Sunday was International Women’s Day. And so the dreaded F word was bandied about more than usual. I know how unpopular the word is these days, not least among young women. My own teenager daughter rolls her eyes and sneers at anything describing itself as “feminist”, including (if not especially) her own mother. But I am a feminist. Of the old school variety. My “issue,” to use another unpleasant term, is nothing more than the desire for a fair shake. Let me have a go. I may succeed. I may fail. But give me the chance. And you know what, I get that chance. All the time. The only person who tells me “no” is myself, usually from lack of will or outright laziness. But feminism today (my version anyway) isn’t about trying to get more for myself. I am an embarrassment of riches. It is about getting a fair deal for all the others. The girls affected by FGM and child marriage and rape as a weapon and honor killings and lack of education and beatings and….oh where does it stop? I don’t know. What I do know is that organizations like PlanUK work to end child marriage. And celebrations like International Women’s Day and grass roots activism like FemmeFierce remind us of our responsibilities. In the most amazingly fun, very cool, thoughtful, inclusive, gorgeous and just plain fantastic way possible.
Sunday, FemmeFierce, a movement started by the inspirational Ayaan Binksy (or so she is known), a woman who definitely has a go at life, took over Leake Street, the official name of the graffiti filled road under Waterloo Station. 150 street writers from around the world came. Mostly women, but several men too. And I was delighted to see them there. Hey, you can’t change the world with only half the population. Interestingly, their work tended to be the more political, with themes of anti-violence and bravery of Malala. The women produced everything…from the hauntingly beautiful, but terrifying anti-FGM message to flamboyant tag names and sexy portraits. And humour. Lots and lots of humor. My youngest child particularly loved the one of school girls with spray cans. The headline read “School is over Girls….Reload!” and a handwritten sign was taped to the wall “Please don’t tell my Mum I’m not at school.” Perhaps it was the overload of spray paint fumes, but the atmosphere was absolutely electric. Street writing, by its very nature, tends to be a solitary activity. But this was a festival of creativity, a celebration of humanity. Complete with a hip hop and can rattling soundtrack.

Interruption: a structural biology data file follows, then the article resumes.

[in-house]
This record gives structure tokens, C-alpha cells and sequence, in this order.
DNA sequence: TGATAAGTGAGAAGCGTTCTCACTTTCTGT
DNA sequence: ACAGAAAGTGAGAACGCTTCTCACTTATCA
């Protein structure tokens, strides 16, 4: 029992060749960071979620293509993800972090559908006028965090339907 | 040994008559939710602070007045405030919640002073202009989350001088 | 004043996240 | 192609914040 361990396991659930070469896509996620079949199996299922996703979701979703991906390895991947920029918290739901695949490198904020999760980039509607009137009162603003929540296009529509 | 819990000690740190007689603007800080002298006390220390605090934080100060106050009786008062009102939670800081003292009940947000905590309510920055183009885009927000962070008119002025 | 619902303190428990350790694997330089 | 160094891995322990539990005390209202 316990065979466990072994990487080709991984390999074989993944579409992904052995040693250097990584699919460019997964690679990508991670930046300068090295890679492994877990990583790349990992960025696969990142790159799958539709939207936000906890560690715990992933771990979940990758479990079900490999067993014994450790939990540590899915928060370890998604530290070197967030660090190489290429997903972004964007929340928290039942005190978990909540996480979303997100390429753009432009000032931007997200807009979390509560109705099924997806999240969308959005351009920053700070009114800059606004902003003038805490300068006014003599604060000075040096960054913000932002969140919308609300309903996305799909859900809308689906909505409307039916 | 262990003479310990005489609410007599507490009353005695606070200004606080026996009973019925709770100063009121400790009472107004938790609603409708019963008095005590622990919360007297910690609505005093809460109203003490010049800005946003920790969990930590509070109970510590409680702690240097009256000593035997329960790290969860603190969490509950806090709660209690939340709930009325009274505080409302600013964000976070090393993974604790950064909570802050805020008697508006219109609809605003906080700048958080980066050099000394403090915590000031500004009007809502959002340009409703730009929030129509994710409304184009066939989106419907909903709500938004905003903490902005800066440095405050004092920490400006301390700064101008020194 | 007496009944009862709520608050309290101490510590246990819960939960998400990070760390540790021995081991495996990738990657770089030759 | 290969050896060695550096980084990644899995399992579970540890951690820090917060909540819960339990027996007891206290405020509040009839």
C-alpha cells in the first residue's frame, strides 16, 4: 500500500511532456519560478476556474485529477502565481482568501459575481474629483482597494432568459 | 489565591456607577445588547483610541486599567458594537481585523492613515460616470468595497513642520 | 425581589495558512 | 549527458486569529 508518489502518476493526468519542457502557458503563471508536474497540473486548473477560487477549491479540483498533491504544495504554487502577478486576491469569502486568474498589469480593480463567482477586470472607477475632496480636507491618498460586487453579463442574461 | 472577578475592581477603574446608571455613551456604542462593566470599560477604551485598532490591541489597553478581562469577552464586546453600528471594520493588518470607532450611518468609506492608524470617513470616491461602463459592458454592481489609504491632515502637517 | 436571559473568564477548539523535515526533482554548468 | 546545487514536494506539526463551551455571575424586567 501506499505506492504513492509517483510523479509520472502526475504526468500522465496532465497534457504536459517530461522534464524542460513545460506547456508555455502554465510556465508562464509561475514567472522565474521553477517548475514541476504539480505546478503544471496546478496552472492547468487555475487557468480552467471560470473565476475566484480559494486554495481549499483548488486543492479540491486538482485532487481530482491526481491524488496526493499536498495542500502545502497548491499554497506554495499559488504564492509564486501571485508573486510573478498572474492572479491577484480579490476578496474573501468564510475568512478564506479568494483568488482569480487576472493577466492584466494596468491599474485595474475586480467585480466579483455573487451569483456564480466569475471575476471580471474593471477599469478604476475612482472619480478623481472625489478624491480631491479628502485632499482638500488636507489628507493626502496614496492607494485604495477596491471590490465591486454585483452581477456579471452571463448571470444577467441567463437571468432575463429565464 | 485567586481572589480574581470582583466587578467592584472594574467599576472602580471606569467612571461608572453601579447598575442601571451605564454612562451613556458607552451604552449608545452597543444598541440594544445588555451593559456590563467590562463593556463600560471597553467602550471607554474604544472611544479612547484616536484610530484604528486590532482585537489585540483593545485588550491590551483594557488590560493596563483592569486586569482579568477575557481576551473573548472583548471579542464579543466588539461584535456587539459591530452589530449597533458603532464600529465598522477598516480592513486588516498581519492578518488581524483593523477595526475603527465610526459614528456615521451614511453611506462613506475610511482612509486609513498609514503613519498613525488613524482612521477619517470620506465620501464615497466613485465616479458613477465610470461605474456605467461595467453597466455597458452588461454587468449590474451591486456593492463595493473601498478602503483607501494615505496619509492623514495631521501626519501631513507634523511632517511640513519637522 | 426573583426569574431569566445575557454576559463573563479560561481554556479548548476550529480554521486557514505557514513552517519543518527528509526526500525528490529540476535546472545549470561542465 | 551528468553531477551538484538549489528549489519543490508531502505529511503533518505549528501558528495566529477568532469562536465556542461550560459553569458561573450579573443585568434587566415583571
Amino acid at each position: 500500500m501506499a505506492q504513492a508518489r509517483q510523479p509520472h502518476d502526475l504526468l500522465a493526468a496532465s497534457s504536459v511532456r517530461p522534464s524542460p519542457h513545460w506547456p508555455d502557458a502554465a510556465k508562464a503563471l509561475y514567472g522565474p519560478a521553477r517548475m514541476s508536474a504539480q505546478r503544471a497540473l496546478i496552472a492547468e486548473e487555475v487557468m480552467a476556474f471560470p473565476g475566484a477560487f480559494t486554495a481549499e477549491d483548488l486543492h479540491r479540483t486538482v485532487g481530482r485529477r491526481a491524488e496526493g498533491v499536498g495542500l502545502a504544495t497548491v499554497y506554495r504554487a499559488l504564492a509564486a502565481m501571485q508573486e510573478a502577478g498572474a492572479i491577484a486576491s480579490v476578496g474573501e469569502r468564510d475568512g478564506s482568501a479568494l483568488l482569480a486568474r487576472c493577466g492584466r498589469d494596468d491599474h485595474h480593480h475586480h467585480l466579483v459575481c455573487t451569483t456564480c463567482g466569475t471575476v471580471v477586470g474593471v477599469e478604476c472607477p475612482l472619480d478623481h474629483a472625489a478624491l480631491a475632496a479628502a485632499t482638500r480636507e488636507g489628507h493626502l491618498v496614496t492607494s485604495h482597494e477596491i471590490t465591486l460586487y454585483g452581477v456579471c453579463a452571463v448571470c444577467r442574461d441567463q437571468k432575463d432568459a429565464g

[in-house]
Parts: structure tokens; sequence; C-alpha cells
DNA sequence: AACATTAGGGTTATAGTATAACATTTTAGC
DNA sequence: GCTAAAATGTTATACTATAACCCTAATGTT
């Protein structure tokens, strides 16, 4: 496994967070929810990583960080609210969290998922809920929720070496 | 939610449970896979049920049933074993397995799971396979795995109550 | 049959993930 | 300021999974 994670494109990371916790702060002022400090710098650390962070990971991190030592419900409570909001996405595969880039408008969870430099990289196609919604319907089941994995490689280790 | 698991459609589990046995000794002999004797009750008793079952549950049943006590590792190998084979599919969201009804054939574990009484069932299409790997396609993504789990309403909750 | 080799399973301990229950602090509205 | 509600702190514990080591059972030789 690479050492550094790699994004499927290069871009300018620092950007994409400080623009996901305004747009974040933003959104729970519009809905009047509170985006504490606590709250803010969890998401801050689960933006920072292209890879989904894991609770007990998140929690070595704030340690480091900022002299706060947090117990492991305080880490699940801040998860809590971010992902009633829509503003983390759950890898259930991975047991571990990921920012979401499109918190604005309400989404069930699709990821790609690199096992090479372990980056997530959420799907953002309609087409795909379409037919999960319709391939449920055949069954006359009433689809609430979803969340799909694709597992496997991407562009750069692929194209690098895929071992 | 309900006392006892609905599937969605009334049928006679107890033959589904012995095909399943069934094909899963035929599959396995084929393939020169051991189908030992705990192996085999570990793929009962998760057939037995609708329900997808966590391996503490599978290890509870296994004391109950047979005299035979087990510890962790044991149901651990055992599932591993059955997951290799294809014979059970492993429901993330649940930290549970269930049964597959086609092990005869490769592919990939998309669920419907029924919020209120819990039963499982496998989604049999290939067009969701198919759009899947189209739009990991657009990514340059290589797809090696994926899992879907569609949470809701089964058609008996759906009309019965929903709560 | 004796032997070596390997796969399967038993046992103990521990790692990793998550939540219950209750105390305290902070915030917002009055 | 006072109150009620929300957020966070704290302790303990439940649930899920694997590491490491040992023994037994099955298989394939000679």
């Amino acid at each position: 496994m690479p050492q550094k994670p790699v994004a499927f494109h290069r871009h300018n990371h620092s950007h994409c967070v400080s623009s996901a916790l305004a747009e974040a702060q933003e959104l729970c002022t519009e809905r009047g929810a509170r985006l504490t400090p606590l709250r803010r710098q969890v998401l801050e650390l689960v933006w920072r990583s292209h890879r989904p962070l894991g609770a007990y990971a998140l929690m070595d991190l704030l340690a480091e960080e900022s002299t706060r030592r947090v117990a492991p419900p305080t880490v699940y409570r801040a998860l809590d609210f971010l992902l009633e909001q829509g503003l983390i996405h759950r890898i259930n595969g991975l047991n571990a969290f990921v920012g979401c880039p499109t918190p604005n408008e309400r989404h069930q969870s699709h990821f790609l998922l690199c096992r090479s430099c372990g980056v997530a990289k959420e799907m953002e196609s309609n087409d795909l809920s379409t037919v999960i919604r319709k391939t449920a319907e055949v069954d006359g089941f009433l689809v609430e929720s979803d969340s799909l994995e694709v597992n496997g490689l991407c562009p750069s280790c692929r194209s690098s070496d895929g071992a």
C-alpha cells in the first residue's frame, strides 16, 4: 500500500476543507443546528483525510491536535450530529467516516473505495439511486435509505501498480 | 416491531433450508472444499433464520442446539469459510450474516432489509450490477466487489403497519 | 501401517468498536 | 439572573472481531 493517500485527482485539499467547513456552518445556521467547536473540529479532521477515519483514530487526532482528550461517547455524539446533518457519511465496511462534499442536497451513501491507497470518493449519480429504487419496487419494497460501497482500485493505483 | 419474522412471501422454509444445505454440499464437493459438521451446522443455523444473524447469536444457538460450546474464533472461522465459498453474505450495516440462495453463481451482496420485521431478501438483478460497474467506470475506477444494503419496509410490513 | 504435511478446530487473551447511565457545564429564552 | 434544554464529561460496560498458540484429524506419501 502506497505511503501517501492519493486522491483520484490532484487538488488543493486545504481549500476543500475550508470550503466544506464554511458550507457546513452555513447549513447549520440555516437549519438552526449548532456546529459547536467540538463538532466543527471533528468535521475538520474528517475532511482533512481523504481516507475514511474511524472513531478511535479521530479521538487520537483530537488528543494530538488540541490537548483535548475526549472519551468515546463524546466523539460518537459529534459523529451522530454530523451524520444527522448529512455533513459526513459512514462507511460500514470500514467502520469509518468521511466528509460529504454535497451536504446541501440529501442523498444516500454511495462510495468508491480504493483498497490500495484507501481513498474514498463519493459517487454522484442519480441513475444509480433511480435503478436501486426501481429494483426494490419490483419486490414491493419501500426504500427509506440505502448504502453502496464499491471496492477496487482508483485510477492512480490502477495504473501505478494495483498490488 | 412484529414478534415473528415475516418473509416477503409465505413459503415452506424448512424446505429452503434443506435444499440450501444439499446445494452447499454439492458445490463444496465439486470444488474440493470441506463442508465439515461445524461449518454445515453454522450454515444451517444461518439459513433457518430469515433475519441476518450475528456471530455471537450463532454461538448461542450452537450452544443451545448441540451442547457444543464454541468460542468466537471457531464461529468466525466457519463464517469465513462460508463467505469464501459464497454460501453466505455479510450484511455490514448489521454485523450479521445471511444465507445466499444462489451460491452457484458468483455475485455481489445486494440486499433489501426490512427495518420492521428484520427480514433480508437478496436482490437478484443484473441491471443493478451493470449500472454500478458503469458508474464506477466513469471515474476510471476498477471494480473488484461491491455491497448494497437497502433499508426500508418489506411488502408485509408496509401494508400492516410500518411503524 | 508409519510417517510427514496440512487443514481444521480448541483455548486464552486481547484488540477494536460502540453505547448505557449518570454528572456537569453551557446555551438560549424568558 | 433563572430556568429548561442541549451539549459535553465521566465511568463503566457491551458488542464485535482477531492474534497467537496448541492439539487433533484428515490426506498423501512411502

The morning began at 8. All the walls were painted over in the light blue of PlanUK, for which FemmeFierce was raising awareness and encouraging donations. Children were more than welcome. My Katherine grabbed a roller and started her public art career. As the artists chose their spaces and waited for the blue to dry, they were more than willing to chat. A police officer wandered down to admire the work. He told me he often comes along to check out the new pieces. Later kids, or “the new generation”, were encouraged to try their hand at some spraying. Mine eagerly joined in, to varying results. Artists worked throughout the day, chatted with each other and patiently answered questions about their work and where they came form and all the general nosiness of an interested public. Stereotypes were checked at the staircase. Not a pair of dungarees in sight. Instead I saw heels and skirts and lacy underwear. Multiple earrings and nose piercings and fabulous wild hair. Some girls seemed barely out of their teens, others much older. One man spent much of the day holding his tow headed toddler in one arm while using a paintbrush with the other. All were very agreeable to having their photographs taken, and at times there seemed to be more photographers than artists. Many of younger women had no links to social media at all, shrugging off all suggestions that this was the norm. Refreshingly reassuring that not everything is thinly disguised self-promotion. Comforting to learn that sometimes self-expression is just that.
And through it all Ayaan, the organizer, glided, being affectionately called to or hugged every few minutes. Beautiful and charming, she gives that impression of effortlessness that the truly driven and determined often do. I am quite sure that hours and hours and hours of tedious, frustrating, hard work went into making this event come together so smoothly. Yet she almost had me believing she did nothing more than make a wish and snap her fingers twice. That she simply stated her intention out loud and the universe responded “as you wish.” I love people like this.
And of course I love London. A city that has a tunnel where street artists can come from all over the world and create things to honour women, to remind of us those in trouble, in pain, in fear, to invite us to look at the world in a new way, to make us laugh or just say “wow, that is terrific.” Well done FemmeFierce.
I returned to the Vaults on Monday, hoping to enjoy the space in quiet. It was quiet, but I wasn’t alone. Several photographers were still there, capturing these images that won’t last. I don’t know how long it will take until it is all painted over again. That is the nature of graffiti afterall. And maybe that sets me up for the perfect analogy. Days like International Women’s Day and projects like FemmeFierce are important. Because they are fleeting. Reminding us that life is precious and needs to be protected. Throughout the world.
For more information about PlanUK and its life-changing work, please visit: http://www.plan-uk.org
For more photos from the day visit: https://www.facebook.com/FemmeFierceEvents